Eriskay

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Eriskay Qualities

The Eriskay breed originates from the Outer Hebrides. They are considered a very pleasing type of horse and also quite strong. They can be used for harness work, riding, and are the ideal breed for little ones to learn how to ride. This style of horse can be found in Scotland, Ireland, United Kingdom, Wales, and the northern parts of France.

Eriskay Temperament

The Eriskay temperament is sweet and very wise. They can be around little ones with little or not challenges at all. Not all horses can be left with children unattended, but this breed can easily handle the task. The breed can also reside in virtually any climate range, which is why they can withstand the rain in England and also the working positions that they hold on a daily basis as well. They are described as being very placid, wise horses.

Eriskay Appearance

The appearance of an Eriskay horse is one that stands at around thirteen hands when fully grown. Generally, they are bred in shades of gray, black, and brown colors. Their head is considered large, but oddly enough they bode small feet. Loaded with muscles, the Eriskay has strong shoulders and an equally powerful back. They bode a deep jaw, a tapered muzzle, and can be easily spotted as a dun colored horse that resides in Scotland most of their lives.

Eriskay Upkeep

Taking care of your Eriskay horse is simple. This breed is very self sufficient and easy to maintain. They can reside in colder or warmer climates with very little daily needs. There are currently no reported major illnesses related with the Eriskay horse variety.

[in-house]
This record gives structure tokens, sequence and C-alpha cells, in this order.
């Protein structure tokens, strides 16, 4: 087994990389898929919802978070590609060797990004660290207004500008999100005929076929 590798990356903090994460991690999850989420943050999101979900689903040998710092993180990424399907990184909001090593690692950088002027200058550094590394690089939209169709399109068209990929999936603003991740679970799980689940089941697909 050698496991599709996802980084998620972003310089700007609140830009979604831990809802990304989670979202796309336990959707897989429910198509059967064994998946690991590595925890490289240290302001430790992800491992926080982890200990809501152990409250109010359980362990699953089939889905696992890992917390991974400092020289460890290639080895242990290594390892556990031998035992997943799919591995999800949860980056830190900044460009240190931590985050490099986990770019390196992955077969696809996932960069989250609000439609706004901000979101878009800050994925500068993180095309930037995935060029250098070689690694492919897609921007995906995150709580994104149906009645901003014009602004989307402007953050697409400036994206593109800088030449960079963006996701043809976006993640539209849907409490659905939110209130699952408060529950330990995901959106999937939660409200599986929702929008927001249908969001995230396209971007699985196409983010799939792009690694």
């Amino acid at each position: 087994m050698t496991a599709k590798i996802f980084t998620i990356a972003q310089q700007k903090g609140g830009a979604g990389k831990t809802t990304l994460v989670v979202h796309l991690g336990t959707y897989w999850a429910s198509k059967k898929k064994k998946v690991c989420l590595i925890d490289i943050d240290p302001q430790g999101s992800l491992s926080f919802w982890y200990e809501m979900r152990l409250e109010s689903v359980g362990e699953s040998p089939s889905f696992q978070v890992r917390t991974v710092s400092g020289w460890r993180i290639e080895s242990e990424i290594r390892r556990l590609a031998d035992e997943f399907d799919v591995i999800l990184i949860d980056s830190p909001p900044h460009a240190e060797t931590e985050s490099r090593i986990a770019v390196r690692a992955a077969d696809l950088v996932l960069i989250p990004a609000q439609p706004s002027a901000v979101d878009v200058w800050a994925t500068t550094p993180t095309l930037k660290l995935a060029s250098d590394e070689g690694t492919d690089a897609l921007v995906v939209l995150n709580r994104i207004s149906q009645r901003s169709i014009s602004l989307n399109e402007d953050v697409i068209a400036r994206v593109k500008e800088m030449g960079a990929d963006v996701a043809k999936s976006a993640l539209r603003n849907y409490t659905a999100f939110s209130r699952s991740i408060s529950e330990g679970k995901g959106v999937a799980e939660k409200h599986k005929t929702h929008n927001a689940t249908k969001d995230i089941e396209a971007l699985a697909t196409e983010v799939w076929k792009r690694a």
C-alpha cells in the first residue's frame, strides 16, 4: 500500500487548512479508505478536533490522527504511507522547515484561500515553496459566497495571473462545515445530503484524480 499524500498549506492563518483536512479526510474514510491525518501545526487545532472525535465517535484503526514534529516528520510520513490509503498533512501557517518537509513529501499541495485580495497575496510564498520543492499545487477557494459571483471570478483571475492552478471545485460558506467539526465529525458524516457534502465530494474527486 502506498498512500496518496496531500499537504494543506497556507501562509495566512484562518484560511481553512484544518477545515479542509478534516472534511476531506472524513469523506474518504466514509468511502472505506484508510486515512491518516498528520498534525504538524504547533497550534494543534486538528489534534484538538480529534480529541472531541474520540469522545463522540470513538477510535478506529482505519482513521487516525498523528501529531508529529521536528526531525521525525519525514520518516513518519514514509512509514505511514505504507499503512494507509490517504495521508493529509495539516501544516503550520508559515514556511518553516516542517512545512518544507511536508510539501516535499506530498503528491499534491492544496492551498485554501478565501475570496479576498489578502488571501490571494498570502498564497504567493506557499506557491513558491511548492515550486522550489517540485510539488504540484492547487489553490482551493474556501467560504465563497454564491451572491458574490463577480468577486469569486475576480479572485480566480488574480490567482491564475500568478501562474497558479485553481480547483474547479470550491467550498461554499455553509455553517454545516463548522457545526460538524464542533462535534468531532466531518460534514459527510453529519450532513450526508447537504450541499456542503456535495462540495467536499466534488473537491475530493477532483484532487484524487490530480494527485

Eriskay History

The Eriskay horse comes from Outer Hebrides. They are one of the last breeds that has come from the Celtic Pony sorts. This breed has come from the British Isles, where most of the horses are much smaller in size. The locals, the Pict community of people, were very eager to raise and breed this animal. They have received their unique name from where they are from, the Eric's Isle or otherwise known as the Eriskay area located in Scotland. It's very common to see Eriskay horses grazing there. The crofters was just one group that was very fond of this breed as farmers needed them to work on farm lands and at times even utilized them as a means of transportation for little ones to get to school. They can easily haul heavy loads and survive in harsh weather conditions. Currently, the breed has survived becoming virtually extinct not long ago as a result of cross breeding. They are running the risk of losing their status as a popular breed still to this day.

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